Parents’ fears of peanut-butter-splotched touch panels, crayon-colored keypads and toy box buried Prontos usually means very little technology access in the bedrooms in the beginning. However, pre-teens (my son’s newly self-declared status) and teenagers have a greater respect for technology, and as long as none of the buttons on their room’s user interface are labeled “attack” or possess the ability to vaporize aliens, siblings or favorite household pets, more advanced keypads or touch panels might be appropriate. This will become more apparent if your children’s music collection is combined with the whole-house music system, and they wish to access specific presets on their own tuner or specific titles or tracks from their MP3 or CD collection.
Rules, Rules and More Rules
Though I will never earn a doctorate degree in pre-teen psychology, I have learned quite a bit in dealing with my own son and the other alien-looking pre-teens he invites for movie night, a game session, the science-fair project or a summer swim. With time, our family has created some stringent but practical rules – all which are made known to the many 5 foot visitors who knock at the door:
* The Internet can only be accessed from the home office or wireless laptop in the family room, and always with the supervision of an adult.
* While movie night is always held in the family room, occasionally a DVD or VHS may be viewed in the bedroom, with permission.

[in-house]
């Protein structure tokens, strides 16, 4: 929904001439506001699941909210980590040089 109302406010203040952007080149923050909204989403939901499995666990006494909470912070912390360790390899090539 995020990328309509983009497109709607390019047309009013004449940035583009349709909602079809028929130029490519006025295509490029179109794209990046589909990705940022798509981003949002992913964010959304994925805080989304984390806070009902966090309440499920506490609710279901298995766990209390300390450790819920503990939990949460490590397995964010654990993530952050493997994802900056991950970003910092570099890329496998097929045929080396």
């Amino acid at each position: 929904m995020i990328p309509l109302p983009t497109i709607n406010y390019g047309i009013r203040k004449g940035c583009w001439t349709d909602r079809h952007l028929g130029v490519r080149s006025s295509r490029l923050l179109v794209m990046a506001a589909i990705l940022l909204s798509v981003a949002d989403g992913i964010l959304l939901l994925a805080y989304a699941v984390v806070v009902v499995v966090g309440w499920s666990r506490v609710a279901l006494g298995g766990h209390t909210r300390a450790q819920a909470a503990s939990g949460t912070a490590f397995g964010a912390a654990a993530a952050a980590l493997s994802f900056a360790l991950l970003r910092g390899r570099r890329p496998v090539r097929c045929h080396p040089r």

* While currently being renovated, the game room will also allow for future movie and local cable TV watching, with permission, of course.
* Electronic games can be played in the bedroom or game room. Currently only games labeled “E” for “Everyone” can be played – this includes game collections smuggled in by alien-looking friends.
* Eight-hour electronic game sessions on Saturdays are no longer acceptable.
* The refrigerator is not to be considered a self-cooling device.
* The cat is an indoor pet, and as such, may not go in the swimming pool.
As a parent, I am very concerned with unwanted influences outside the home – the ones which keep trying to find their way into our home through the digital cable box, our high-speed internet access, and my son’s electronic game consoles. We have decided that the home office with two PCs, and a wireless laptop in the family room provide safer open-air environments for web surfing. General TV viewing is always a concern, though these pre-teens usually flip between the array of cartoon channels and educational shows. Music video channels are out – sports channels are always in, especially when I have the remote.
Sit down with your family and discuss the where, what, why and when’s of media distribution through the home. Though some rooms may never have access to some sorts of media, wire for everything conceivable, as family members’ needs may change, and you never know when you might be handing the keys over to the next inhabitants of your technology abode.
David Teel is Co-founder of Avenida Network, one of North America’s largest residential consulting and systems programming firms. David can be reached at email@example.com or by visiting his company’s web site at www.avenida.us .